Fire Danger Rating and Restriction Information

As of May 30, 2024, the entire Forest is in Stage 2 Fire Restrictions.

Forest Order: 03-08-24-0001

 Lincoln National Forest officials have increased the fire danger rating to ‘very high’, and will implement Stage 2 Fire Restrictions beginning Thursday, May 30 at 8 a.m. due to increased fire danger across the forest. The fire danger rating and restrictions will apply to all three districts.

 

Under a “very high” fire danger rating, fires can start easily from most causes. The fire may spread rapidly and have a quick increase in intensity immediately after ignition. Small fires can quickly become large fires and exhibit extreme behavior, such as long-distance spotting and fire whirls. These fires can be difficult to control and will often become much larger and longer-lasting fires.

 

The Stage 2 restrictions are enforceable by law, and will remain in effect until Forest Service officials determine that conditions have changed sufficiently to reduce the risk of human-caused wildfires.

Stage 2 Fire Restrictions prohibit the following acts when visiting the Lincoln:

AT ALL TIMES:

  1. Igniting, building, maintaining, or using a fire, including charcoal and briquettes anywhere within Lincoln National Forest, including Developed Recreation Sites. This prohibition also includes smudge pots and wood stoves.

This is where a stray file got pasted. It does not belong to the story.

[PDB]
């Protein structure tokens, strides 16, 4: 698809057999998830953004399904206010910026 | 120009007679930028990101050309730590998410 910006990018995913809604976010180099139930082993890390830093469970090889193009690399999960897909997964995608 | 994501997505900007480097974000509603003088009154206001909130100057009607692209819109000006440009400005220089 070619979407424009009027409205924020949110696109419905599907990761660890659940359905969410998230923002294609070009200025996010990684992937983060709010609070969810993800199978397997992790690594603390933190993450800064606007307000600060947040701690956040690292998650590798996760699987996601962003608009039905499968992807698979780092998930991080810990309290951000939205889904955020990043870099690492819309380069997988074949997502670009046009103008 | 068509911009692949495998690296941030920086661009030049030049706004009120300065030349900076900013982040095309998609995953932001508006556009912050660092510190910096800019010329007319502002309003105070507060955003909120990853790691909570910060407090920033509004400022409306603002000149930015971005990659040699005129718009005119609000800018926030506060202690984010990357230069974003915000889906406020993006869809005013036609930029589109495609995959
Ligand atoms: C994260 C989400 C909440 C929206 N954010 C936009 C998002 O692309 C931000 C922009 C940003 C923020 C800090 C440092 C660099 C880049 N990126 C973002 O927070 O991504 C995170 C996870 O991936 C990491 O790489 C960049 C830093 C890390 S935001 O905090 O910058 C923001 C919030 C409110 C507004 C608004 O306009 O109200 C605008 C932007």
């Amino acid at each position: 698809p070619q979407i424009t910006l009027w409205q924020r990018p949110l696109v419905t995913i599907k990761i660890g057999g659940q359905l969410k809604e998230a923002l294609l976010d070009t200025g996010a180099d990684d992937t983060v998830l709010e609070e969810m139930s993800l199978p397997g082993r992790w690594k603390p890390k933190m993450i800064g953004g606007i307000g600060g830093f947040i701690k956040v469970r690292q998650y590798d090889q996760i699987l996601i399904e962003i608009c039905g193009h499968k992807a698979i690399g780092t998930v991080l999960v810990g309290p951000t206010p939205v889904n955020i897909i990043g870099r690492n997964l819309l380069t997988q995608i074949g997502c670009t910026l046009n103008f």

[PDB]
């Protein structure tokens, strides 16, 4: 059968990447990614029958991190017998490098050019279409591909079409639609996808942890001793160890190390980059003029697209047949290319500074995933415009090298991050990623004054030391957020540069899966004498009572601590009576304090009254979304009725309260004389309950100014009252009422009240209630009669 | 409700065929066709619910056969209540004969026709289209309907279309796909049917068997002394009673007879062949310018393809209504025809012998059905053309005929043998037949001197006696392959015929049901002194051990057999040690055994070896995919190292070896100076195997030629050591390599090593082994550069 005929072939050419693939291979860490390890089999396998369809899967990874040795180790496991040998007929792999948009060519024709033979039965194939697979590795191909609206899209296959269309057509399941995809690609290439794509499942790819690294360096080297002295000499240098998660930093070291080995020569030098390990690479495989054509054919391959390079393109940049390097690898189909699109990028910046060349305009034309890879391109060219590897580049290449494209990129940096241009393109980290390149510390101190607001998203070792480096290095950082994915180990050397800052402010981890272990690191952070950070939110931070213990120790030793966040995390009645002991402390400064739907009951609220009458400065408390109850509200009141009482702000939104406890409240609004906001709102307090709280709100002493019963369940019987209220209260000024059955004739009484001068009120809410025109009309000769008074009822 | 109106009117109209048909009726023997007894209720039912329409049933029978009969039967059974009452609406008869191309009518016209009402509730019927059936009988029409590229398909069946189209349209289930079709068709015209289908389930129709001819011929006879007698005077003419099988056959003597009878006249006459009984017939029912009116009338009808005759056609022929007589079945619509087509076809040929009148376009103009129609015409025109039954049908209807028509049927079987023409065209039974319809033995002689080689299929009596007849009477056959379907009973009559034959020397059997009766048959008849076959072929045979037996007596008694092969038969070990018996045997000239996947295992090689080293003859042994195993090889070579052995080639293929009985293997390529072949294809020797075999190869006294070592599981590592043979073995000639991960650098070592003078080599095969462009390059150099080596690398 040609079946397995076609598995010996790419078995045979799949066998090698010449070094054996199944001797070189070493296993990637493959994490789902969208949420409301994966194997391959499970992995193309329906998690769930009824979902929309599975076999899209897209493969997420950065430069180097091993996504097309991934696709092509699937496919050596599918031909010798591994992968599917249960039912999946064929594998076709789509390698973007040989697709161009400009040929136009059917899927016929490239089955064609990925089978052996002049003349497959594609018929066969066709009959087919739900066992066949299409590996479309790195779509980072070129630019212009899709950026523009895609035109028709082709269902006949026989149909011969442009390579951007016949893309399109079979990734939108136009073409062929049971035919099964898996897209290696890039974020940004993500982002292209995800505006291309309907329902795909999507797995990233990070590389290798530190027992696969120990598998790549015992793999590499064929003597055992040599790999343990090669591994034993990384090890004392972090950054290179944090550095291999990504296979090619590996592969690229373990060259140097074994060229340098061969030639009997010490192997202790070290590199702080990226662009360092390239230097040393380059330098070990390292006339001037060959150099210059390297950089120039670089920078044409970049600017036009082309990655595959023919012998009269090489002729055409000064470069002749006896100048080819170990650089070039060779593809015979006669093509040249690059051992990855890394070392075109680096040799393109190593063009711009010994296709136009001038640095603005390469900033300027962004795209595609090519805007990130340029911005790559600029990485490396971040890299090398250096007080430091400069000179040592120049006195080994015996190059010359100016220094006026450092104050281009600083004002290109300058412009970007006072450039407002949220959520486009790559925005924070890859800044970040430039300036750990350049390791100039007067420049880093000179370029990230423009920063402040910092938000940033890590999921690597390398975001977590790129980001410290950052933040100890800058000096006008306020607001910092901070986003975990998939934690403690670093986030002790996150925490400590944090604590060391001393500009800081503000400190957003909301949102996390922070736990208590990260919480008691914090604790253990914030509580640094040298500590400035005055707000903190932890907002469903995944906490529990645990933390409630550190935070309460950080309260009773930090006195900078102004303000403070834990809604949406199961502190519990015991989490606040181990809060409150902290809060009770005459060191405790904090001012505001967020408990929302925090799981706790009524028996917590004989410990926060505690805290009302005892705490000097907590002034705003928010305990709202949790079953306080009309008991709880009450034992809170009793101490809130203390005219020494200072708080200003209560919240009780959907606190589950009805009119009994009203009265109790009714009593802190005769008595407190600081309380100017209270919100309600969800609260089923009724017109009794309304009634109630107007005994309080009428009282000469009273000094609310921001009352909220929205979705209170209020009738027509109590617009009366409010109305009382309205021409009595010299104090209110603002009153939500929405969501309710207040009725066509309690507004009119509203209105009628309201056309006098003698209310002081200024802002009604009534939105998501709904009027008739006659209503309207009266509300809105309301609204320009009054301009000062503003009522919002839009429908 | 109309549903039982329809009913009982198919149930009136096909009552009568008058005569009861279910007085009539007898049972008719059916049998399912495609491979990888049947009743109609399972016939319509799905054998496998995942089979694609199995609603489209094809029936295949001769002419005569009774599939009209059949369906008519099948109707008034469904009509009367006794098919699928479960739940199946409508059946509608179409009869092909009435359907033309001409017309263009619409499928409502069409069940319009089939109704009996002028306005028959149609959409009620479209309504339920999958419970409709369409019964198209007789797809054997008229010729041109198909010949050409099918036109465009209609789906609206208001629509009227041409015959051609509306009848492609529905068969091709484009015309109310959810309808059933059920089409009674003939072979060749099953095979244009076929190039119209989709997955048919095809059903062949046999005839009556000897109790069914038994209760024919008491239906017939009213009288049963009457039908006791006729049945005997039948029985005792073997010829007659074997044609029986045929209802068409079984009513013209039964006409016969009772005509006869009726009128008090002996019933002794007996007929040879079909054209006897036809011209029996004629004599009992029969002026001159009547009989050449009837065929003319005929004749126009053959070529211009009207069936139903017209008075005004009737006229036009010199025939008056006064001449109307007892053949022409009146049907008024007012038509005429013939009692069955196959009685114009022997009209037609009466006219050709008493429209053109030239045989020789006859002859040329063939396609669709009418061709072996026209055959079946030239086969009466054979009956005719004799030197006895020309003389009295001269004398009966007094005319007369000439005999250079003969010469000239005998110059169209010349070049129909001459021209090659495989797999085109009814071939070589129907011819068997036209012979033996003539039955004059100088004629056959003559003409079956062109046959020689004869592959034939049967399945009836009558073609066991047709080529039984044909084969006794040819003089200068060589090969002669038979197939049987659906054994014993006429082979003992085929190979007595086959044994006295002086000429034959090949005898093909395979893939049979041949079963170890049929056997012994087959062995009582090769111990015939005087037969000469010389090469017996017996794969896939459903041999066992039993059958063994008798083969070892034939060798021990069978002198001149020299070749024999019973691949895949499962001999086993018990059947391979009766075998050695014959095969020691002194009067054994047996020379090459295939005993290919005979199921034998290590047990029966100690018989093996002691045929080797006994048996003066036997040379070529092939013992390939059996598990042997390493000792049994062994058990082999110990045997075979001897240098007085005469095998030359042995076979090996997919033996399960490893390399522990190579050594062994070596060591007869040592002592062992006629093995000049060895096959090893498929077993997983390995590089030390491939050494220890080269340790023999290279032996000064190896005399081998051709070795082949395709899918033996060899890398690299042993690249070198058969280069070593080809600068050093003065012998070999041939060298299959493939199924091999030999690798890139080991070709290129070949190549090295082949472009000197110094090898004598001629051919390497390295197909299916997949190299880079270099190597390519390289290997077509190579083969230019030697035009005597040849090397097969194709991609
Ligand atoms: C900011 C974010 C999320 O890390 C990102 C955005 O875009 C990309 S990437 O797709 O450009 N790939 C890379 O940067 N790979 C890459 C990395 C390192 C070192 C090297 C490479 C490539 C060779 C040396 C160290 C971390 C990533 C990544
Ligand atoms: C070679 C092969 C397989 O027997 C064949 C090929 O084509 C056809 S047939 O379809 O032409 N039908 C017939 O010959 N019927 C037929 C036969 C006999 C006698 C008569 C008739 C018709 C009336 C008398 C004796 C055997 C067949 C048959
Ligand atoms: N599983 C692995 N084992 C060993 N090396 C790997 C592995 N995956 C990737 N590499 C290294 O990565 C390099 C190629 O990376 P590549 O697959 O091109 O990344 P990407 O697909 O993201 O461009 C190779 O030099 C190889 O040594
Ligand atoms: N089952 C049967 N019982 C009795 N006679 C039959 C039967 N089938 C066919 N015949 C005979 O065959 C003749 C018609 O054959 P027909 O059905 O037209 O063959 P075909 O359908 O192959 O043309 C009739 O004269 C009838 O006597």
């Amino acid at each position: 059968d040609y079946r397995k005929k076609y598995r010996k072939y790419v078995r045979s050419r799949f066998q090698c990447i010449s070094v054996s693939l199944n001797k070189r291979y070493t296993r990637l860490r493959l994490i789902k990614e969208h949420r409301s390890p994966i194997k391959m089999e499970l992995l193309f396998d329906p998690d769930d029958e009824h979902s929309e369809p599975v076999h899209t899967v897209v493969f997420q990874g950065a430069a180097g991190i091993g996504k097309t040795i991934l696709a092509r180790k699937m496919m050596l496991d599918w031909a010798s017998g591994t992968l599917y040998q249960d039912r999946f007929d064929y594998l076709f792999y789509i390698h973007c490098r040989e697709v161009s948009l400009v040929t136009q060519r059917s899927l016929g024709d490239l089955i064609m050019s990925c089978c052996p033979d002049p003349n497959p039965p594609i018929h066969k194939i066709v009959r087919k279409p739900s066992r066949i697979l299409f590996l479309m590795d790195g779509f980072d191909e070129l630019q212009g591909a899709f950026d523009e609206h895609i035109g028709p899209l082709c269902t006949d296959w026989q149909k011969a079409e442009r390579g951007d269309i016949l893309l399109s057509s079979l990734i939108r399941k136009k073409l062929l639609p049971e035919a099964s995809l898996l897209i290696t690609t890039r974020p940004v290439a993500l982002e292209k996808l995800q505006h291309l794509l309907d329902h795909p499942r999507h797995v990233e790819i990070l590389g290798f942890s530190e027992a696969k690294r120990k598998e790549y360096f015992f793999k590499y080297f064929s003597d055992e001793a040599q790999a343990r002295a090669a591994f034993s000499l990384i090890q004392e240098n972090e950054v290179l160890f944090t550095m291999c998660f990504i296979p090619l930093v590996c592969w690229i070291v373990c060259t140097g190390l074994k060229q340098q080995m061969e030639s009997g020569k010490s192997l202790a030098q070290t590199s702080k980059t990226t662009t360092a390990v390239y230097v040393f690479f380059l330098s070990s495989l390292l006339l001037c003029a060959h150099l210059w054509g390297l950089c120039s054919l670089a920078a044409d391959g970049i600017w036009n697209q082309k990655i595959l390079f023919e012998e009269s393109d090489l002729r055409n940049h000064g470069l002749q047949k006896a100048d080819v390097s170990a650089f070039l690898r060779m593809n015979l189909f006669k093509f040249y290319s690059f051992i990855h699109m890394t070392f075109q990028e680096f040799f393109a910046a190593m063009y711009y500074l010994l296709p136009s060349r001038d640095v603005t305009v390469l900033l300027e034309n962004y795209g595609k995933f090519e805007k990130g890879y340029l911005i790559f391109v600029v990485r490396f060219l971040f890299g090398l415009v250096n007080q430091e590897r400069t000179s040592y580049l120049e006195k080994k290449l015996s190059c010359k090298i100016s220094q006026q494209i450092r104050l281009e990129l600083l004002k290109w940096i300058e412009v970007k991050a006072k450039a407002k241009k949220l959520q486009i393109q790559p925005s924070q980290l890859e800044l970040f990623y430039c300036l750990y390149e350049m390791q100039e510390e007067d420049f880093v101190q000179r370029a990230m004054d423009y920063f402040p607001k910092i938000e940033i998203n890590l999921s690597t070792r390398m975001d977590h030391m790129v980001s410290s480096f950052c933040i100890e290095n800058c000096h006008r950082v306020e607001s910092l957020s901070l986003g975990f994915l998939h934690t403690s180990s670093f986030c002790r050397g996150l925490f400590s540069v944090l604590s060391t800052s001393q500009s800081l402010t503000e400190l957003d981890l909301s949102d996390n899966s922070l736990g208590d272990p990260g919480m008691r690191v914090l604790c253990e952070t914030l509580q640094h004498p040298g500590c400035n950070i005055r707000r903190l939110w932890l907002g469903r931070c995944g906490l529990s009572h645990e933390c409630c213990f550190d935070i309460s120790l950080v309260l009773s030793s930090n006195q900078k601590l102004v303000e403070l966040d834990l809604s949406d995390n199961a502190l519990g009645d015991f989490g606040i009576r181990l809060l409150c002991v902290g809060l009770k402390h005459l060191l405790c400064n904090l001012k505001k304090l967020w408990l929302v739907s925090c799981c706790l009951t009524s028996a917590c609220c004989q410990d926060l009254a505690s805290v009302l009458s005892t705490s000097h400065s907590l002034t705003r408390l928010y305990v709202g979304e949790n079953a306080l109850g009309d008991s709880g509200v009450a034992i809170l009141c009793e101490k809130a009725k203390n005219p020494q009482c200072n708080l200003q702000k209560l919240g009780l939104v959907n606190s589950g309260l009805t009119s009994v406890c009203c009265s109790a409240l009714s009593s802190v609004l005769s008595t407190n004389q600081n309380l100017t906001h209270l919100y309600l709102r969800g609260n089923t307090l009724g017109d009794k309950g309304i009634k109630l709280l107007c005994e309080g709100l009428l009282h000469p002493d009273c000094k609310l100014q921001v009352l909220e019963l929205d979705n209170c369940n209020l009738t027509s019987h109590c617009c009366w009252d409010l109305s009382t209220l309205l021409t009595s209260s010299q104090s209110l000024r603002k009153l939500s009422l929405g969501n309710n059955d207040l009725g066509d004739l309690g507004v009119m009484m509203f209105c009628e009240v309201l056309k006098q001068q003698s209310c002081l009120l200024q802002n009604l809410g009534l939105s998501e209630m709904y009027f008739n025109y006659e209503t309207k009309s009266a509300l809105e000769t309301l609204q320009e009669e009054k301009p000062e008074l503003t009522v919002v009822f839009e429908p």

2. Smoking outside (see Exemptions #4 below).
  3. Blasting, welding, or operating an acetylene or other torch with an open flame.

FROM  9 AM to 6 PM:

  1. Operating a generator, chainsaw or other equipment powered by an internal combustion engine for felling, bucking, skidding, processing, road building and woodcutting during industrial operations or firewood gathering capable of igniting a fire. (See Exemptions #3 below)

EXEMPTIONS DURING STAGE 2:

  1. Residents using motorized vehicles on the Forest Roads listed under motorized restriction to the extent necessary to access their private property.
  2. Persons with a written Forest Service authorization specifically exempting them from the effect of this Order.
  3. Using a stove or grill that is solely fueled by pressurized liquid petroleum or pressurized liquid petroleum gas (LPG) fuels.
  4. Smoking within an enclosed vehicle or building, a Developed Recreation Site, or while stopped in an area at least three (3) feet in diameter that is barren or cleared of any flammable material.